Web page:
Factor X deficiency:

An uncommon presentation of AL amyloidosis

Coagulopathies resultant from clotting factor deficiencies can be roughly split into two categories; heritable and acquired.

A reduction in the synthesis or the destruction of individual clotting factors can be caused by a number of genetically inherited mutations. The most common form of heritable factor deficiency is Haemophilia A, where the production of Factor VIII is compromised by an X-linked recessive mutation.

Factor deficiency can also be acquired by the inhibition of clotting factors or reducing their rate of production in patients without genetic defects. The most common acquired deficiencies are Liver disease, systemic lupus erythematosus and anticoagulation.

Helena Biosciences have an extensive range of analytical reagents and factor deficient plasmas for use in the identification of congenital and acquired factor deficiencies.

Read more: https://www.helena-biosciences.com/en/news/2015/june-factors/

Why Perform Platelet Aggregation?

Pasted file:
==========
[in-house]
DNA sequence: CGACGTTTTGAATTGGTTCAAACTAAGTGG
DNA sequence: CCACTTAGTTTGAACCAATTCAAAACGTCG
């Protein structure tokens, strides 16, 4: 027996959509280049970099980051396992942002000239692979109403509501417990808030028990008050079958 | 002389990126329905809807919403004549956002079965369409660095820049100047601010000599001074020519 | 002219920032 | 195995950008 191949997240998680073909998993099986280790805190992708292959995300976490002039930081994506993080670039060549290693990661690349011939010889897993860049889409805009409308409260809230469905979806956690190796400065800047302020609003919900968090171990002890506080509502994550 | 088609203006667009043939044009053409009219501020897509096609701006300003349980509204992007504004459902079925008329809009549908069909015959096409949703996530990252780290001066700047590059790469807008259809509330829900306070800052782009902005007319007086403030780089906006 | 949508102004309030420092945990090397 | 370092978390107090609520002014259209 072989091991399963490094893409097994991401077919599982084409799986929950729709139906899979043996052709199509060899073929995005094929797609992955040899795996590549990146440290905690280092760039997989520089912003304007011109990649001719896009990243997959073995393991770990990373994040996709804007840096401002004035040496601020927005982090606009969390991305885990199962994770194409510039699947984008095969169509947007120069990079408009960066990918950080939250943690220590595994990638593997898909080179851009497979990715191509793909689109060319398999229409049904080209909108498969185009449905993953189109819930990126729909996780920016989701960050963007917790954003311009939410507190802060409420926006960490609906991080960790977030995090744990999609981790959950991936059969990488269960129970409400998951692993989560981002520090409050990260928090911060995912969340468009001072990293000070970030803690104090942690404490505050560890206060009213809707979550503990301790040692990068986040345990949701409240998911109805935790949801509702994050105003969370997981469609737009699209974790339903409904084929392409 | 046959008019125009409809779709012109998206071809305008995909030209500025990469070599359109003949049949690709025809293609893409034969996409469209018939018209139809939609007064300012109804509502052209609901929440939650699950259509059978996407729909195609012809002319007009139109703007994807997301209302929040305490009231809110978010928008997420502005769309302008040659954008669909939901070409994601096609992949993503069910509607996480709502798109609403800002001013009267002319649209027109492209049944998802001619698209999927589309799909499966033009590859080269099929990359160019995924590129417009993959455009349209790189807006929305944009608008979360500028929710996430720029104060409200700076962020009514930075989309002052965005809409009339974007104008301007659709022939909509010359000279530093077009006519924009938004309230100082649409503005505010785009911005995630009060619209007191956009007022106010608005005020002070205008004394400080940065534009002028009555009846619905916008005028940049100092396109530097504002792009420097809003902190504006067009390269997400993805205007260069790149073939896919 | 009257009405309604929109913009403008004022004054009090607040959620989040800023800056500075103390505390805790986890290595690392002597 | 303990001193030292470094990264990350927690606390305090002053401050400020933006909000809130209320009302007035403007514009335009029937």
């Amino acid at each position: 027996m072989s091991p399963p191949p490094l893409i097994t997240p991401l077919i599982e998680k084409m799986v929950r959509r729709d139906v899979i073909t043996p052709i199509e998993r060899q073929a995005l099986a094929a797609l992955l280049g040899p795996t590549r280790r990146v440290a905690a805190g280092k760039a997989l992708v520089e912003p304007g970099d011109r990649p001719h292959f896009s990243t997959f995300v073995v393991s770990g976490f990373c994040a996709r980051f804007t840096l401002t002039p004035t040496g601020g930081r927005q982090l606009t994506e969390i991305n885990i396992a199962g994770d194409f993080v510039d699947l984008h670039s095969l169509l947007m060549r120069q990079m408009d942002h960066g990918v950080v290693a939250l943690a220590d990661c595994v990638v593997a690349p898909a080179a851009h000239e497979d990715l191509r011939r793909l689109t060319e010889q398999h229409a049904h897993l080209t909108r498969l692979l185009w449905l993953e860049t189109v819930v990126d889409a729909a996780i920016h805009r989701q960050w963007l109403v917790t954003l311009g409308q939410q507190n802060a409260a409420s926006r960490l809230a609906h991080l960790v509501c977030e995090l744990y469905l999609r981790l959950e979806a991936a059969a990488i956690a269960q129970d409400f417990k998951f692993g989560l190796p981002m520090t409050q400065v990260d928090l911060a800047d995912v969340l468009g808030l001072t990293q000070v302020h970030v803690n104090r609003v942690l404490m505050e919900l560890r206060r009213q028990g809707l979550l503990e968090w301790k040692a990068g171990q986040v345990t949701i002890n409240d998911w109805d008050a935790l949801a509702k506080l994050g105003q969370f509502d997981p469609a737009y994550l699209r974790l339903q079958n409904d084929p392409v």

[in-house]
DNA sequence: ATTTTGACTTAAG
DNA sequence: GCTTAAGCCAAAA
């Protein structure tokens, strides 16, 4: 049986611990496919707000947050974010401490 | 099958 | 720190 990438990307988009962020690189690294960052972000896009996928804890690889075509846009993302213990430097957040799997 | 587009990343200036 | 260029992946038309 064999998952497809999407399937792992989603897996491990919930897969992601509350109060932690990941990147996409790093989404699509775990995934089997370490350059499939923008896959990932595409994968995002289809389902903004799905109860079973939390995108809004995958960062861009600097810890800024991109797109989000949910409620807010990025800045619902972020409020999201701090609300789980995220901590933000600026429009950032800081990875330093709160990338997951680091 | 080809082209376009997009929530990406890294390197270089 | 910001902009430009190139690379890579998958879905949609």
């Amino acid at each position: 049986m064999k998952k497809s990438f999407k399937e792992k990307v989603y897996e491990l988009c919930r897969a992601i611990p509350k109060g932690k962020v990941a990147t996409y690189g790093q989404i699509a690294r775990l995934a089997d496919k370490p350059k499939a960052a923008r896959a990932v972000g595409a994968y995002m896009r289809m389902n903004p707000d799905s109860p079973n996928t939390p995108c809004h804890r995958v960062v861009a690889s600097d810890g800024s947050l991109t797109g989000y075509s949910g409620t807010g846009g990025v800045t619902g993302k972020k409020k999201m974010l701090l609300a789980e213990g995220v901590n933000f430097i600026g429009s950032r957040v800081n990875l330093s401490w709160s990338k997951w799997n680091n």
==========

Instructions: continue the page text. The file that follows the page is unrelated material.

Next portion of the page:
Platelet aggregation, the process by which platelets adhere to other platelets at sites of vascular injury.

Platelet aggregation, the process by which platelets adhere to other platelets at sites of vascular injury, has long been recognised to be critical for haemostatic plug formation and thrombosis. Haematology laboratories perform platelet aggregation testing to diagnose specific bleeding disorders when a patient sample gives abnormal results to routine coagulation assays.

Read more: https://www.helena-biosciences.com/en/news/2015/why-perform-platelet-aggregation/


ISTH recommends D-Dimer test for new COVID-19 admissions

In new guidance published recently by the International Society on Thrombosis and Haemostasis, D-Dimer (among other coagulation tests) is recommended as a routine stratification tool upon admission to hospital.

Read more: https://www.helena-biosciences.com/en/news/2020/hn0062/